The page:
“The state of the plant is still quite precarious,” he said. “We’re working hard to make sure it doesn’t get worse. We have to ensure there’s no further deterioration.”

In the latest setback in the effort to contain the nuclear crisis evidence emerged that the reactor vessel of the No. 3 unit may have been damaged, an official said Friday. The development, described at a news conference by Hidehiko Nishiyama, deputy director-general of the Japan Nuclear and Industrial Safety Agency, raises the possibility that radiation from the mixed oxides or mox fuel in the reactor — a combination of uranium and plutonium — could be released.

Observers speculate the the new announcement is related to recent reports that a containment vessel at one of the reactors has been breached.

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California had the Terminator. Now, Wisconsin has the Turbine-hater.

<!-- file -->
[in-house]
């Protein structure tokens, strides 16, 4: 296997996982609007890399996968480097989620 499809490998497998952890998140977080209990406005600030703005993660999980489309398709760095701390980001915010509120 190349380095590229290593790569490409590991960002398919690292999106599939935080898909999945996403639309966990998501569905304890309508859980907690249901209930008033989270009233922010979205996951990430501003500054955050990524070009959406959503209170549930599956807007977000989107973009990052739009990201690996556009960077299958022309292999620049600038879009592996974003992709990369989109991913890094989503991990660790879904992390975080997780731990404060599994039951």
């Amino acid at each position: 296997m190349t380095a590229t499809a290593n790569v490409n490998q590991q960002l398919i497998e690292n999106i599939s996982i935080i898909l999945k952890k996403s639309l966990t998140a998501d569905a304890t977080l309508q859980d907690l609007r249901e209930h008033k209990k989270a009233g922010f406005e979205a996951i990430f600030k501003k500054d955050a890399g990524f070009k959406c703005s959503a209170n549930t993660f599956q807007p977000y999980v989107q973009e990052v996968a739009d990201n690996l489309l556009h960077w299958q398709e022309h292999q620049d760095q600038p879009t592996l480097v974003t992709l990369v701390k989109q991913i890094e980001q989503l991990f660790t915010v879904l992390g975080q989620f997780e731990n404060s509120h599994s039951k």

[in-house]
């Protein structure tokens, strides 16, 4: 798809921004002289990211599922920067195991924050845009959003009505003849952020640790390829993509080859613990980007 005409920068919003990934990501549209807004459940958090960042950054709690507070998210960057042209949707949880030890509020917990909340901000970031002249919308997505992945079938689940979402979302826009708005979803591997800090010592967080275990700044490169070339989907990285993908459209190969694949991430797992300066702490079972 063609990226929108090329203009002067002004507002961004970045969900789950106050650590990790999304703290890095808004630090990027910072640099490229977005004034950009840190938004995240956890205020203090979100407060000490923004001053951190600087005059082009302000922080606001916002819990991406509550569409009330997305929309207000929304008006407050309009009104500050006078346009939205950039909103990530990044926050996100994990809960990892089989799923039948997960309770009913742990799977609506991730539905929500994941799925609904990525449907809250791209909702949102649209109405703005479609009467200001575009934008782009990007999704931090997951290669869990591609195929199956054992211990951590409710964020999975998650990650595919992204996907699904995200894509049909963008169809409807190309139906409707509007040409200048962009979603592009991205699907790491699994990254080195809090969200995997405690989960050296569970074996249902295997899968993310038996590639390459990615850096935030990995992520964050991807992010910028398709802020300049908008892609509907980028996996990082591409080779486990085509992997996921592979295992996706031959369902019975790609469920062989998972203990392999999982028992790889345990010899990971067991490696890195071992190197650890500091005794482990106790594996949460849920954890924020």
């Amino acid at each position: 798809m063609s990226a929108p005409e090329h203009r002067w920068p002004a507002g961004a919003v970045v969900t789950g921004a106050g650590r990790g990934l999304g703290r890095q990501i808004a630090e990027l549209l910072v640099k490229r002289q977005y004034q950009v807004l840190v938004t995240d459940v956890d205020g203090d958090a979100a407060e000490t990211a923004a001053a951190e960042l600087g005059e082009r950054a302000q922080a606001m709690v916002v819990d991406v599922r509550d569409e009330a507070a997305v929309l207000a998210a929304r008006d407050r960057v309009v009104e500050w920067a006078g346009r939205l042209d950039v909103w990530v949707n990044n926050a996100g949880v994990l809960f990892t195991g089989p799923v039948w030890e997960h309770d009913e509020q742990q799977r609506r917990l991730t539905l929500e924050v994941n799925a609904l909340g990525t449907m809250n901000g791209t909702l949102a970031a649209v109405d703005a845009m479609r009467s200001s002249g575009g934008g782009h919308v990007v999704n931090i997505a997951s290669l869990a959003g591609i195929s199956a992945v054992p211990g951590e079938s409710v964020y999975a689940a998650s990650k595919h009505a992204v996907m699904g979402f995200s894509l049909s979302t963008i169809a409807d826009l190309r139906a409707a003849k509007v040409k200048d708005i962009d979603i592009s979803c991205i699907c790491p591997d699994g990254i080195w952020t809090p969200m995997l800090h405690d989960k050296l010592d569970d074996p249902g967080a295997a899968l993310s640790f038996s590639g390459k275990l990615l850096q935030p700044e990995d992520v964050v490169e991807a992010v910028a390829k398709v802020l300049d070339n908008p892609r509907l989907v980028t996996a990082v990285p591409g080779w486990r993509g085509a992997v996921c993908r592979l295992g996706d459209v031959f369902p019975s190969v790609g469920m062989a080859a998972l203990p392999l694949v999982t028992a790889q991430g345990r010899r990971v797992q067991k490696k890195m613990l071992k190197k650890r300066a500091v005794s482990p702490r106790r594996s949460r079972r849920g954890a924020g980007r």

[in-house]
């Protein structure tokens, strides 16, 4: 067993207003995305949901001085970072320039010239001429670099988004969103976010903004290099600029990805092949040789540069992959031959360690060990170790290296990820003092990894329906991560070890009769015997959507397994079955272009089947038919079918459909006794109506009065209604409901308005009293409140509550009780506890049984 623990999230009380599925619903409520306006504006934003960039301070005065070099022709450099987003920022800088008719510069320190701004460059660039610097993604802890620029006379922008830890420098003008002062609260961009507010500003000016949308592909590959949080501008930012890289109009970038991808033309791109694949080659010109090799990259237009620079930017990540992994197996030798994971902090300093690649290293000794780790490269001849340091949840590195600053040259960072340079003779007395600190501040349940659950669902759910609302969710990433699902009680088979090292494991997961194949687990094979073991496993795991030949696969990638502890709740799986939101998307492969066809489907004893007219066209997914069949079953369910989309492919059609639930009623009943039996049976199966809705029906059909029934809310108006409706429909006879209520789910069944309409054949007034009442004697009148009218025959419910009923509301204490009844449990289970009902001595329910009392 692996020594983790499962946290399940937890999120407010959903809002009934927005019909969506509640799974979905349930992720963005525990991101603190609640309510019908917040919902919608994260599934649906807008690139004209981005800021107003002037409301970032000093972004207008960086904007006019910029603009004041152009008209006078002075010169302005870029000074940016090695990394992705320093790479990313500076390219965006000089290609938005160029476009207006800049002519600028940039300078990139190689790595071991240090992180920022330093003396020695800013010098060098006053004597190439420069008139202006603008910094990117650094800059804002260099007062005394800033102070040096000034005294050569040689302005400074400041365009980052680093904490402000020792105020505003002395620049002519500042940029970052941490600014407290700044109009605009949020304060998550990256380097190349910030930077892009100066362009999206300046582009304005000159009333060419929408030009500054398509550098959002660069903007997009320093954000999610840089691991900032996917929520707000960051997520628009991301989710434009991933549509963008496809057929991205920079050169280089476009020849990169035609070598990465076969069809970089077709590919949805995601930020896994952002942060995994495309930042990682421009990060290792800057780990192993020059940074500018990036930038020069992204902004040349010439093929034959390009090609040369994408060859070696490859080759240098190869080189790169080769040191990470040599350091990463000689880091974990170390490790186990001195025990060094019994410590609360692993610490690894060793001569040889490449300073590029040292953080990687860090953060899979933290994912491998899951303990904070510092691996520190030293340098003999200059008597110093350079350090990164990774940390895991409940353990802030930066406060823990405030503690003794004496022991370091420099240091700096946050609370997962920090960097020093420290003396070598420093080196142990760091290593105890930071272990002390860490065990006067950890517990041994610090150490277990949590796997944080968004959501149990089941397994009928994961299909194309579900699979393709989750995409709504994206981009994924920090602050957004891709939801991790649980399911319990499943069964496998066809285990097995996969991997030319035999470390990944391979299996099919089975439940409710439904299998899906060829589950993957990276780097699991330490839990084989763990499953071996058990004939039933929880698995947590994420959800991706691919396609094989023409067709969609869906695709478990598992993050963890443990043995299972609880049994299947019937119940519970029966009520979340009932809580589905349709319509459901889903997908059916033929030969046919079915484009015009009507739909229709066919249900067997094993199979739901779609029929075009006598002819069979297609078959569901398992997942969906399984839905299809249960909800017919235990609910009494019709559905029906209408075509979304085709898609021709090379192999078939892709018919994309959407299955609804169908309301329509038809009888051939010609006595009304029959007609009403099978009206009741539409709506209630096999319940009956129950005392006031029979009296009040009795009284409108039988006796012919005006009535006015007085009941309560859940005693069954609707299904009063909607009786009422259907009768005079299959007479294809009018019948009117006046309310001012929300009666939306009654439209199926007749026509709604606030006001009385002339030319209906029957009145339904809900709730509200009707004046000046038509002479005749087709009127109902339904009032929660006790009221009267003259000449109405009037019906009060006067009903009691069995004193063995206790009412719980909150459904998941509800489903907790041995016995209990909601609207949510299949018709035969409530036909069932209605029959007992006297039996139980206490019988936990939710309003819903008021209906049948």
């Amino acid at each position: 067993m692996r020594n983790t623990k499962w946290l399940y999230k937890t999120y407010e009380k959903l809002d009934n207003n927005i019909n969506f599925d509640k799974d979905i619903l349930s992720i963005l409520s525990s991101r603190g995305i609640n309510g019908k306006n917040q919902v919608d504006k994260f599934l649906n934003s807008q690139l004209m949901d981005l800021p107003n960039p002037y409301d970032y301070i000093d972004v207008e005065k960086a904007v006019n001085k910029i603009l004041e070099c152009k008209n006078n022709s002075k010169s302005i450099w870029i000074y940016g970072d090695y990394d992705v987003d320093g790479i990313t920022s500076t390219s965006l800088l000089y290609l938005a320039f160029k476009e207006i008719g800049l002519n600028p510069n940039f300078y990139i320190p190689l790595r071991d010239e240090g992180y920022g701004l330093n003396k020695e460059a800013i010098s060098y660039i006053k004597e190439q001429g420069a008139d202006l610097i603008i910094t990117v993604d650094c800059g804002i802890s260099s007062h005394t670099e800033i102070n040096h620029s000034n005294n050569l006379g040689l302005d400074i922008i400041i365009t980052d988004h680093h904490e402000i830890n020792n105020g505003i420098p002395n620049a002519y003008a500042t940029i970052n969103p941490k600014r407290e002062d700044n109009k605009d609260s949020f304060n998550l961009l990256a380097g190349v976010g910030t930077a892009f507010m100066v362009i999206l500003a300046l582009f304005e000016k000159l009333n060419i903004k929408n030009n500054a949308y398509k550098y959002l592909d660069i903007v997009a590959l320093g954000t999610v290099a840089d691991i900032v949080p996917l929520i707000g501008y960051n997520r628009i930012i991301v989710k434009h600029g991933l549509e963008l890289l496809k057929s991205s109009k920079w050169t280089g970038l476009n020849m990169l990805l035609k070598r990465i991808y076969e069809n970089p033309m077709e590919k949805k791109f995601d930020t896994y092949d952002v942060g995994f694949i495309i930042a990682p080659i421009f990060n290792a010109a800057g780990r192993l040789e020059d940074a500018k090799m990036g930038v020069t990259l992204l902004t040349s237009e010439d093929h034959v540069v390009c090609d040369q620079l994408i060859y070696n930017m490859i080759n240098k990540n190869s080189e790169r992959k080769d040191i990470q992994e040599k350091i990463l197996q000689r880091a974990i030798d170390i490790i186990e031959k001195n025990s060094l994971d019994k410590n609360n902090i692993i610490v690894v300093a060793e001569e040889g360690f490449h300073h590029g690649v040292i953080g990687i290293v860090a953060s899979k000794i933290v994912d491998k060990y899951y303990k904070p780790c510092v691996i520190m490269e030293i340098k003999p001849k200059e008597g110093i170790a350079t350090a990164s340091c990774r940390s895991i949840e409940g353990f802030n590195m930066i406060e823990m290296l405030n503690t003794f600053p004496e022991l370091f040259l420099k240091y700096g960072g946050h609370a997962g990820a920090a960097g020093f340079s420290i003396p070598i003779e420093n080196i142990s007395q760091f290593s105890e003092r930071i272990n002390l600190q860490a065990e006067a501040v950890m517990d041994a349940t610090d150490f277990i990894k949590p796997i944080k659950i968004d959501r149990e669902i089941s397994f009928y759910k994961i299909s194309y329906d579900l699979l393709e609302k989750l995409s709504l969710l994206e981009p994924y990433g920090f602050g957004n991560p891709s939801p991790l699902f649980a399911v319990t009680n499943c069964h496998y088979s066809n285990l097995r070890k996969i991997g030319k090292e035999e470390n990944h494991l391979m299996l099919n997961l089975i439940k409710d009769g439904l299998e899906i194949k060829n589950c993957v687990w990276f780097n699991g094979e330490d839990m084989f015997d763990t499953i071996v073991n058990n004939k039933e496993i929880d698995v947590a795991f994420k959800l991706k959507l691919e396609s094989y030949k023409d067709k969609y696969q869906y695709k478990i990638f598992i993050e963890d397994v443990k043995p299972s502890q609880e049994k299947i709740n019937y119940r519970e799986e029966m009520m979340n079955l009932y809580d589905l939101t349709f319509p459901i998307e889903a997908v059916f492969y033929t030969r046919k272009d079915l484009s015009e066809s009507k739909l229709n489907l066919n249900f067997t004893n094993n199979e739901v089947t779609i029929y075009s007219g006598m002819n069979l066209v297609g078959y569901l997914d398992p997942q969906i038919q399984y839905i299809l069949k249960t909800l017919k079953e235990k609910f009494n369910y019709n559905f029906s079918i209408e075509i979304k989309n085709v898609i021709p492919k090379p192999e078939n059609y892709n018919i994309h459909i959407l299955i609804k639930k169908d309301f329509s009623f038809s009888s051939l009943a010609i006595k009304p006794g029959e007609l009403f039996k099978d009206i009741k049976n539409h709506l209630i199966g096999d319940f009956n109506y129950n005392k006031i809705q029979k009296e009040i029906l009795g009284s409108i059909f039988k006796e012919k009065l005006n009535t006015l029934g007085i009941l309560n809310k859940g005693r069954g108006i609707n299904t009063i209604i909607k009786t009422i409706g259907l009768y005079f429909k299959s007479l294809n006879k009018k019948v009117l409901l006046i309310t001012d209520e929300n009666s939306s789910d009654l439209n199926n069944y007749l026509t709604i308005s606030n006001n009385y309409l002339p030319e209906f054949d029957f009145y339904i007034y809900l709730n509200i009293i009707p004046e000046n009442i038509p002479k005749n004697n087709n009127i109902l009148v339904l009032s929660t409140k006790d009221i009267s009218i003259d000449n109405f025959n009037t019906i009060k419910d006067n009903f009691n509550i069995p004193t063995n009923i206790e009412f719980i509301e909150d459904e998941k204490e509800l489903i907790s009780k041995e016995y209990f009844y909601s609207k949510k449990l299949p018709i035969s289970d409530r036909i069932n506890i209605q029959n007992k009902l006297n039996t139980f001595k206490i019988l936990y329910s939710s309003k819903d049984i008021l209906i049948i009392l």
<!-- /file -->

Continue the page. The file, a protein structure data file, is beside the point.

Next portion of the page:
Solveclimate reports:

Wind energy developer Invenergy pulled the plug on a planned wind farm in Wisconsin last week, in the first of what may be a slew of such money-losing exits for the state.

The Chicago-based firm cited the state’s “regulatory uncertainty” in its decision to cancel plans for the 150-megawatt Ledge Wind Energy Center in southern Brown County.

Invenergy said that the abrupt suspension of state wind siting rules and an “unstable climate” — namely Gov. Scott Walker’s bill to establish the nation’s most stringent wind standards — had forced the firm to think twice about building its 100-turbine project in Wisconsin.